Rave to Resist: Community, Partying & Politics

Ahead of a screening of Beats, three artists pushing the boundaries of clubbing: Ben Bishop (inner u), Madison Moore (Opulence) and Aisha Mirza (Misery) reflect on the relevance of community, social change and club cultures.

Beats captures the thumping 90s rave scene in Glasgow, a time when the free party movement was being criminalized by government legislation and sensationalized in mainstream media. It documents the fleeting hedonism, friendships and radical temporality of partying. Rave culture is memorialized as a moment in history where music, collectivism and politics collided.

Looking beyond the 90s to today’s Brexit Britain, what kinds of communities can partying foster? Can we mobilise pleasure-seeking for social change? Can raving really be resistance?

Anjali Prashar-Savoie – chairing

Anjali facilitates events that span live art, discussion, parties and workshops at the intersections of art and informal politics. Currently running the late-night events programme at The Yard. Anjali also co-produces events with Sonic Gaze, a project exploring power dynamics and sound and is currently completing an MA in Art and Politics. @fossafossa

Aisha Mirza:

Aisha Mirza is a writer, DJ & chronic depressive from London. They play whatever makes them dance or cry. Aisha is also the creator of @miseryparty, a mental health hub & sober club night for QTIBPOC. They have a monthly show of the same name on Balamii Radio. You can see them djing at queer bollywood party, Hungama, where they’re a resident; on the South Bank on 19th July; or making jokes about wanting to die at Edinburgh Fringe Festival in early August.  @dontcryaisha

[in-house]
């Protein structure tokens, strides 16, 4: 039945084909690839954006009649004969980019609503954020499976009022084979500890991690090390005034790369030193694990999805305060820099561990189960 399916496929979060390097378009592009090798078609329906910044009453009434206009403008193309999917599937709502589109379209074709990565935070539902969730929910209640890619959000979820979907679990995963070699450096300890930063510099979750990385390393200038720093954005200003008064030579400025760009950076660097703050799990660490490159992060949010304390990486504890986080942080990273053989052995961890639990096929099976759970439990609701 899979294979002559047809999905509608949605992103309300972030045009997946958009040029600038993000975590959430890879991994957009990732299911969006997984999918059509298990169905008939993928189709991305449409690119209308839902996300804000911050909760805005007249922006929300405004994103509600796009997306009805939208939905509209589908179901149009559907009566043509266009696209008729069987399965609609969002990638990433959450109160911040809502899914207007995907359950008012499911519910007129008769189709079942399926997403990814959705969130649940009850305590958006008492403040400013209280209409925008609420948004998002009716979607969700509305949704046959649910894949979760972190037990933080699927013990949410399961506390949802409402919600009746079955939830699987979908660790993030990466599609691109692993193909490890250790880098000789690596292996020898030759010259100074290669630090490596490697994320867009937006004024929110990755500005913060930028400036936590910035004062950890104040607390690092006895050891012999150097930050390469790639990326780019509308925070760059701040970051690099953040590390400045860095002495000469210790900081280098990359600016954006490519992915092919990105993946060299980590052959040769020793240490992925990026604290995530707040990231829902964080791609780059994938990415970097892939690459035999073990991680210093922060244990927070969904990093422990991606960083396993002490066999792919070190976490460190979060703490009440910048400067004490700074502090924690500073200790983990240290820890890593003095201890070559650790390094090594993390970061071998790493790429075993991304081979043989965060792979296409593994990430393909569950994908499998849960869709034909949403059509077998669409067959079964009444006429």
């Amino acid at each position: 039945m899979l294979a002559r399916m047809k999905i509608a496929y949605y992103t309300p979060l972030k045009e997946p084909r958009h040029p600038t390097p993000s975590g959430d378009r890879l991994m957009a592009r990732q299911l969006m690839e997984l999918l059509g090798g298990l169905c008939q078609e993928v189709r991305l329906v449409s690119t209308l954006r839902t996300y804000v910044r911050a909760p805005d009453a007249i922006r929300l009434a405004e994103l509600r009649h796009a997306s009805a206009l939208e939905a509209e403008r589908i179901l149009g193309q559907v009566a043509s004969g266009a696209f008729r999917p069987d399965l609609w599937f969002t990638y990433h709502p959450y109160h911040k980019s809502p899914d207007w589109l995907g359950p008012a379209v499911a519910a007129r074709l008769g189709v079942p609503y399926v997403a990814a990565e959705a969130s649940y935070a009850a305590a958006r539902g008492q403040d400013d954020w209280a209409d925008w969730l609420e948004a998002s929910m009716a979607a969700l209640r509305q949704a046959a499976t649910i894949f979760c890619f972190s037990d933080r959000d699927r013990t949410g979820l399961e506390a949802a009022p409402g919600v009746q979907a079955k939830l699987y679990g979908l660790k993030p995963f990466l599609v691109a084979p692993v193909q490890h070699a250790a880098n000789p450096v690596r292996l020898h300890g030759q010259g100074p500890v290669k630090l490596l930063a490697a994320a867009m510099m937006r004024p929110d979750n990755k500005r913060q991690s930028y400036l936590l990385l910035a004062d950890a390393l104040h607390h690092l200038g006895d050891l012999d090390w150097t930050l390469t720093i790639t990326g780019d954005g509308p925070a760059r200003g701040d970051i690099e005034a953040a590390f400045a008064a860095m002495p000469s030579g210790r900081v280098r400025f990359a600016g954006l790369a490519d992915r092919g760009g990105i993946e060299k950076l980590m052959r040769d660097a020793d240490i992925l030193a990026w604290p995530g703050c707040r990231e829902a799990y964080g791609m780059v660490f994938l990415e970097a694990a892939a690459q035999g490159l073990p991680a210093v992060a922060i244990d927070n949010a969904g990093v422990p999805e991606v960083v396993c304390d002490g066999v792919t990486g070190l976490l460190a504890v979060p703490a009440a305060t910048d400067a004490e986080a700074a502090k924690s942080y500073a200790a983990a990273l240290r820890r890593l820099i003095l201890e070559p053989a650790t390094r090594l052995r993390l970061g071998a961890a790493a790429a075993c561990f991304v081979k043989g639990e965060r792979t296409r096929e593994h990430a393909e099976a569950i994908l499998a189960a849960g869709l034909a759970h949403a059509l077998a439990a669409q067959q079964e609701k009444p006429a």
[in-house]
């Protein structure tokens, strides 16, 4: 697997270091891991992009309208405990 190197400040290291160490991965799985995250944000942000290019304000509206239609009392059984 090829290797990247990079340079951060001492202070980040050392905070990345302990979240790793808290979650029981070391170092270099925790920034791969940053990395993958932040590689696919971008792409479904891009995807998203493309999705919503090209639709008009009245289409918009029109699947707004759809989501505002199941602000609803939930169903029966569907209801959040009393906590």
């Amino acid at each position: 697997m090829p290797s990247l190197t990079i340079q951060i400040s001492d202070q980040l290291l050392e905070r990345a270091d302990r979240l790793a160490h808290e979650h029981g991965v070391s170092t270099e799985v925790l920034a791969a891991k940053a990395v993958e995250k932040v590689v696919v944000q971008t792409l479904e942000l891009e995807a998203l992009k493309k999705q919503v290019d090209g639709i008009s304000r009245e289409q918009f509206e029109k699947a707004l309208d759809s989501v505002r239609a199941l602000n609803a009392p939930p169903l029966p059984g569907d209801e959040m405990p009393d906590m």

Ben Bishop:

Ben is part of the group behind the party inner u and until recently was also programming and producing The Yard’s late-night and events programme. Establishing inner u and joining the team at The Yard was in the same period 2016-2017 and it was right at the peak when a lot of venues were closing. inner u was dreamed up in part response to this – with very few rules, they wanted to explore and re-imagine capacities for pleasure and desire and it began life in a warehouse space in North London. They were part of a new wave of parties which were seeking out off-grid and private spaces as it was felt that licensed venues and clubs were no longer safe and, due to financial and licensing constraints, weren’t able to facilitate the kinds of experiences they wanted. They moved inner u to the Yard and Ben went about curating a programme of events and parties which wouldn’t (or couldn’t) ‘fit’ at typical venues. Ben recently left to complete a research masters at Goldsmiths – looking at the economic and cultural sustainability of artists practices in London. The next inner u is at The Yard on July 20th.

Madison Moore

Born and raised in Ferguson, Missouri, madison moore is a polymath: a professor of gender studies, author of a New York Times celebrated book on fabulousness, and a burgeoning artist on the global queer techno scene. His sassy, energetic sets are known for bringing the flavors of hard techno, house, ghetto tech, vogue beats, disco and dub techno to the dance floor. After moving to London in 2014, madison quickly became a regular on the London scene and co-founded OPULENCE, a queer techno collective that was featured in Last Dance, a short film about London nightlife released by 4:3/Boiler Room. Since 2014, madison has played clubs in London, Amsterdam, Berlin, Bristol, New York, and has shared the decks with the likes of Boris, Machine Woman, Samuel Kerridge, SPFDJ, Roy Perez and Object Blue.

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